• Multiple top-level page types. Compose defines a single top-level page type, and allows you to define multiple page types based on that top-level page type (e.g., Article, Blog Post)

How are page URLs managed?

  • URLs are defined via slug fields. Compose uses this pattern, so migrating should be straightforward.
  • URLs are defined via reference fields. Compose doesn’t support this pattern; you’ll need to migrate URLs into slug fields.
  • Pages are referenced via slug content types. Compose doesn’t support this pattern; you’ll need to migrate URLs into slug fields.

How is existing page metadata defined?

The Compose content model has some predefined page metadata fields. It is also very likely that your page content types will have similar – yet different – fields (such as title, SEO metadata or layout settings). Inspect your content model and make a plan for migrating these fields:

  • What existing metadata fields can be mapped to the predefined fields of Compose? Typical fields: Page title, internal page name, SEO metadata
  • Which custom fields should be added and migrated to the “Compose: Page” or “Compose: SEO” content type?
  • Should custom page metadata fields apply to all pages? If yes, then extend the “Compose: Page” or “Compose: SEO” content types. Otherwise consider adding the field to one or more page types.

How is page content defined?

Compose encapsulates the content of a page inside an entry that is based on one of the custom defined page types (see diagram below).

Depending on the way page content is defined in your current content model, you might need to make adjustments to be compatible with Compose. Usually this means you need to make a distinction between page metadata and page content. Fields that represent page content must be migrated to one or more page types so that they can be used in Compose.

Below are some common patterns for managing page content and how to migrate them to Compose:

  • Content is defined via page type entries on a single reference field. Compose uses this pattern; see the “Content” reference field in the diagram below. Little or no migration is needed. You can reuse your existing content type as a page type by adding it to Compose.
  • Single Rich Text field (with embedded entries). Compose doesn’t use this pattern; you’d need to migrate your Rich Text field and its content to a page type.
  • Content blocks via a multi-reference field. Compose doesn’t use this pattern; you’d need to migrate your reference field and its links to a page type
  • Multiple fields on the page. Compose doesn’t use this pattern; you need to migrate your fields to a page type.
  • Mixed; a combination of the above patterns. Compose requires an extra layer of abstraction between the “Compose: Page” and each “” (named however you want). Each content field just needs to be parented to the page type.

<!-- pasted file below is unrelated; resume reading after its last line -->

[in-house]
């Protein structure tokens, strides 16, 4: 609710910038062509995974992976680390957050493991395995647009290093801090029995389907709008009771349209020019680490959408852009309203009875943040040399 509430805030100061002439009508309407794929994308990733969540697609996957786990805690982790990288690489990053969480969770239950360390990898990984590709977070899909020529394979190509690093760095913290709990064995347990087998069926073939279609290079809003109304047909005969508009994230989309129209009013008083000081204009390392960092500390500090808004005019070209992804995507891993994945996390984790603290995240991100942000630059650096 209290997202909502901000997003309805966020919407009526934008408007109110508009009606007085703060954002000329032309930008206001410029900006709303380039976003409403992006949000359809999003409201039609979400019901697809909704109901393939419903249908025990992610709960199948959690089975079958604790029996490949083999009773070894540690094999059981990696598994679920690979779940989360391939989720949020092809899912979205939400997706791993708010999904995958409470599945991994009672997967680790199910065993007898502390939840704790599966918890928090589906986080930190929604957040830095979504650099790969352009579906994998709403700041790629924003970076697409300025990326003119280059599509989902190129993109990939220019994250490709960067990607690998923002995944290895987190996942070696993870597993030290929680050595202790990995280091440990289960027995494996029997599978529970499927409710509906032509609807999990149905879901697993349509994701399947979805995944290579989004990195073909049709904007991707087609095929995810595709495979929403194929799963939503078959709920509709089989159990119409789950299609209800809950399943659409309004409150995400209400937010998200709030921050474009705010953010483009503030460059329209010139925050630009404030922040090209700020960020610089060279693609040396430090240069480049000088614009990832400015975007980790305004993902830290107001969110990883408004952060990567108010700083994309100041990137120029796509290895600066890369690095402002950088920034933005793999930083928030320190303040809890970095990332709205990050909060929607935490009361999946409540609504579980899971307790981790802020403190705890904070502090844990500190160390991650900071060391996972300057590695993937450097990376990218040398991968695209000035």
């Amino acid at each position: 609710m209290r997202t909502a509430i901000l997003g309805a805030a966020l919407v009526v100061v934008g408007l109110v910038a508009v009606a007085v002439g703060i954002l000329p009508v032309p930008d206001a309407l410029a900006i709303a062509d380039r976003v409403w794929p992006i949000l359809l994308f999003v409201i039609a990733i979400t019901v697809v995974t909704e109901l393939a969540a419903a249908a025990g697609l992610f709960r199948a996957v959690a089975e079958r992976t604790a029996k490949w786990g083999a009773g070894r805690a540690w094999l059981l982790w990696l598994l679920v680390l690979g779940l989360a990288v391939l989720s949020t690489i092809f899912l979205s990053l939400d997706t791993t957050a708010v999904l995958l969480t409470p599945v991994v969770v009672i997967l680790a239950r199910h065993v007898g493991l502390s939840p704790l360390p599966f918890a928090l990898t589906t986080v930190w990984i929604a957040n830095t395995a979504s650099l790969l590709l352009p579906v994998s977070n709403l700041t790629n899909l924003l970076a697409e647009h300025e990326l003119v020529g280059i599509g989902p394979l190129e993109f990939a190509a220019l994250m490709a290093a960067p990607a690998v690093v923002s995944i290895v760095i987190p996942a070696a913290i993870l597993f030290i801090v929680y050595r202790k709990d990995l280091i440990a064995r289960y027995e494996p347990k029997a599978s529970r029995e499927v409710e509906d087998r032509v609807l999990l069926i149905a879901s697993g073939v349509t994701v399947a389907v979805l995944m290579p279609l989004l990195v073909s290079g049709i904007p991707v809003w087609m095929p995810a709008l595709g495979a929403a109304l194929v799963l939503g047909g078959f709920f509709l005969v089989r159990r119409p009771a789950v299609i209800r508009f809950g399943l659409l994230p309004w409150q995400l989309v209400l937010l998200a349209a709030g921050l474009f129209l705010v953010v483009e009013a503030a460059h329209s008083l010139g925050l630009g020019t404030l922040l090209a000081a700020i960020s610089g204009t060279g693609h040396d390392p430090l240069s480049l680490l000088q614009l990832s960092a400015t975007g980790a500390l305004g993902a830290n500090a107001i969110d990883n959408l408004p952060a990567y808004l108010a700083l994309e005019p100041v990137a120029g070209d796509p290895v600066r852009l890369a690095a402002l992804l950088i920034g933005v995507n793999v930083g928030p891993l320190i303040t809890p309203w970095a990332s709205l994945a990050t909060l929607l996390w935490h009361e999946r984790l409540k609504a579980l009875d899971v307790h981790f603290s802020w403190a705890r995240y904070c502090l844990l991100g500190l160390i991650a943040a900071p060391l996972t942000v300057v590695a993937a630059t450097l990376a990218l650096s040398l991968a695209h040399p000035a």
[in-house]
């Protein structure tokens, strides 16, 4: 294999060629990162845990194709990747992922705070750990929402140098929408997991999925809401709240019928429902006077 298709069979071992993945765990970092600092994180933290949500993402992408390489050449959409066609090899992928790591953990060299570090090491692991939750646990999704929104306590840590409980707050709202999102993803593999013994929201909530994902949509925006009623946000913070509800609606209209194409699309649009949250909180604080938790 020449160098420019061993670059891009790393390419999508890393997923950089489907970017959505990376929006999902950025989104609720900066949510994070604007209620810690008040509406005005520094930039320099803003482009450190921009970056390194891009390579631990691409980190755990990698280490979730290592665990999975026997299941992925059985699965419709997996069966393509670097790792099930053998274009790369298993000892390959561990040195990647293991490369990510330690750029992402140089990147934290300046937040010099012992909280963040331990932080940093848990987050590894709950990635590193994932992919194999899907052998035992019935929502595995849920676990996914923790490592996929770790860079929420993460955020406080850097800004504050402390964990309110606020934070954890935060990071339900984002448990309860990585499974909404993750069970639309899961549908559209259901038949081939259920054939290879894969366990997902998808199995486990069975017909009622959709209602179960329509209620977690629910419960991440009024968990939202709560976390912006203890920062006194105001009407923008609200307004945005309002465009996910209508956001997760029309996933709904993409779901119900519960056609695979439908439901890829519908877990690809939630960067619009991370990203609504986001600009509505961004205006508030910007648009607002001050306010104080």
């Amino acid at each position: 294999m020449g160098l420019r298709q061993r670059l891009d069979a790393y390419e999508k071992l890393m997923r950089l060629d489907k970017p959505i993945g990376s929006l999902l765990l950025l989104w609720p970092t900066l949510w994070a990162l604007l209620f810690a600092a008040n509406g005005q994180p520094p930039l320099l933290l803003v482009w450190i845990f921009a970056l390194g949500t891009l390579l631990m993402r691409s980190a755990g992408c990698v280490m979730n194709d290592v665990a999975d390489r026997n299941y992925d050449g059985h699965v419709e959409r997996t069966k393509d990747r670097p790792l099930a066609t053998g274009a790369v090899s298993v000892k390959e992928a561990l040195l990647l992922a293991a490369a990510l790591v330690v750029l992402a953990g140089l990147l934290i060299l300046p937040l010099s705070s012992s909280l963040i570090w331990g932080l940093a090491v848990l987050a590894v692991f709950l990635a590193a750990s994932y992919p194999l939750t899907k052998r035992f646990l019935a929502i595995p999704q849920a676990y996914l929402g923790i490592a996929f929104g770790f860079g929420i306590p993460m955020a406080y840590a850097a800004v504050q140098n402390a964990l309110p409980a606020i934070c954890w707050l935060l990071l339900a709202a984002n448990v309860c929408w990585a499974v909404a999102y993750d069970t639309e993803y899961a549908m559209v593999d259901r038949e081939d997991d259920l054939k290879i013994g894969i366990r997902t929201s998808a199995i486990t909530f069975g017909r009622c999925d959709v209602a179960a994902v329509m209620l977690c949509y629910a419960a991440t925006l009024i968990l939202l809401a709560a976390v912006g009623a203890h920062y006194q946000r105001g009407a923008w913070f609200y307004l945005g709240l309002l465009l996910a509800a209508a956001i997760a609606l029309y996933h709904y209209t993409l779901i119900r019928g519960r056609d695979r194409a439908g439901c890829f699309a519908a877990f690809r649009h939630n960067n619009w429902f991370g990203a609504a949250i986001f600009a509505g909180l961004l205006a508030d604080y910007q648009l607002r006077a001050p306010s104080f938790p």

Key points before you begin

  • Compose installation is a major event, so to ensure that you don’t experience any disruption, it’s important to follow the instructions to back up your existing pages.
  • Installing Compose into an existing space and adjusting the content model to a compatible format requires migration scripts using a CMS as Code approach. We advise that your developer team reads the documentation of our Command Line Interface (CLI) to get familiar with exporting content (to create a local backup) as well as writing and executing migration scripts. It’s very likely that you will need to repeat the migration process multiple times as you work through issues, and scripting the migrations will codify all the required steps in a repeatable way. This is especially useful if your production content changes while you are preparing the migration or if you make mistakes and have to start over from a fresh environment copy.
  • Set up the CLI for use with Compose: The Compose-compatible CLI ensures that Compose specific settings can be managed with our developer tooling.

Step 2: Content model migration to Compose

Create dedicated environment

We strongly recommend that you perform the Compose migration in a dedicated space environment to ensure that your production content is not affected in case anything goes wrong.

Back up your content

Create a backup copy of your content to ensure that you are playing it safe. If anything goes wrong you won’t lose any content.

We recommend doing two kinds of backups:

  1. Create backup environments: Clone your existing “master” environment into a backup environment (name it “backup-master-before-compose”). Don’t make any changes to this environment.
  2. Export your content using our export tool: This export will save a copy of your current “master” environment on your local machine. You probably won’t need this local backup but it is better to be safe than sorry.

Optional: Back up the content version history of your existing pages

In case the content version history (also called content snapshots) is important for you to preserve for audit trail purposes, follow the steps mentioned in this section. Otherwise, this step does not create any actionable artifacts or assist in the migration.